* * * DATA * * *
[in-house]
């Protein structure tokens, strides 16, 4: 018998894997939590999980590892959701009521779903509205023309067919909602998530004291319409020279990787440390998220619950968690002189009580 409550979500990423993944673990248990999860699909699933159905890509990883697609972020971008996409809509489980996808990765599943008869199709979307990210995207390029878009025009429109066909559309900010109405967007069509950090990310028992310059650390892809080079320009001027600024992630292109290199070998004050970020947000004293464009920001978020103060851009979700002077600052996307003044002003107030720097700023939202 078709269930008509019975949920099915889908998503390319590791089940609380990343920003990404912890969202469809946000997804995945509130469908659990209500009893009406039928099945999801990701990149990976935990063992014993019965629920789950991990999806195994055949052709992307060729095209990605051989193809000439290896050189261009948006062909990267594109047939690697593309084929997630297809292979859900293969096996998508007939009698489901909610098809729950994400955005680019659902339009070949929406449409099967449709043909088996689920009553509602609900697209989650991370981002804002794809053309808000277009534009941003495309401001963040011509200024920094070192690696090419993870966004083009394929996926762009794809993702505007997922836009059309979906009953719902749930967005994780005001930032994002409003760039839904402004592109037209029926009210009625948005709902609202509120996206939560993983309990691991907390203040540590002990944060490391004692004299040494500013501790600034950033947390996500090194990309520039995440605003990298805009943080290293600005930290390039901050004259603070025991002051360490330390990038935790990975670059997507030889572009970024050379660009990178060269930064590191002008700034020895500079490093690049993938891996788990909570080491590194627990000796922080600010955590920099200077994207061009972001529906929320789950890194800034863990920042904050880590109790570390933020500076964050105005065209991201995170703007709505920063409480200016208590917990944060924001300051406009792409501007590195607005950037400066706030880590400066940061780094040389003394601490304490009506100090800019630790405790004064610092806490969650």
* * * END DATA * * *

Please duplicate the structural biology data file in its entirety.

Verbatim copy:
[in-house]
């Protein structure tokens, strides 16, 4: 018998894997939590999980590892959701009521779903509205023309067919909602998530004291319409020279990787440390998220619950968690002189009580 409550979500990423993944673990248990999860699909699933159905890509990883697609972020971008996409809509489980996808990765599943008869199709979307990210995207390029878009025009429109066909559309900010109405967007069509950090990310028992310059650390892809080079320009001027600024992630292109290199070998004050970020947000004293464009920001978020103060851009979700002077600052996307003044002003107030720097700023939202 078709269930008509019975949920099915889908998503390319590791089940609380990343920003990404912890969202469809946000997804995945509130469908659990209500009893009406039928099945999801990701990149990976935990063992014993019965629920789950991990999806195994055949052709992307060729095209990605051989193809000439290896050189261009948006062909990267594109047939690697593309084929997630297809292979859900293969096996998508007939009698489901909610098809729950994400955005680019659902339009070949929406449409099967449709043909088996689920009553509602609900697209989650991370981002804002794809053309808000277009534009941003495309401001963040011509200024920094070192690696090419993870966004083009394929996926762009794809993702505007997922836009059309979906009953719902749930967005994780005001930032994002409003760039839904402004592109037209029926009210009625948005709902609202509120996206939560993983309990691991907390203040540590002990944060490391004692004299040494500013501790600034950033947390996500090194990309520039995440605003990298805009943080290293600005930290390039901050004259603070025991002051360490330390990038935790990975670059997507030889572009970024050379660009990178060269930064590191002008700034020895500079490093690049993938891996788990909570080491590194627990000796922080600010955590920099200077994207061009972001529906929320789950890194800034863990920042904050880590109790570390933020500076964050105005065209991201995170703007709505920063409480200016208590917990944060924001300051406009792409501007590195607005950037400066706030880590400066940061780094040389003394601490304490009506100090800019630790405790004064610092806490969650």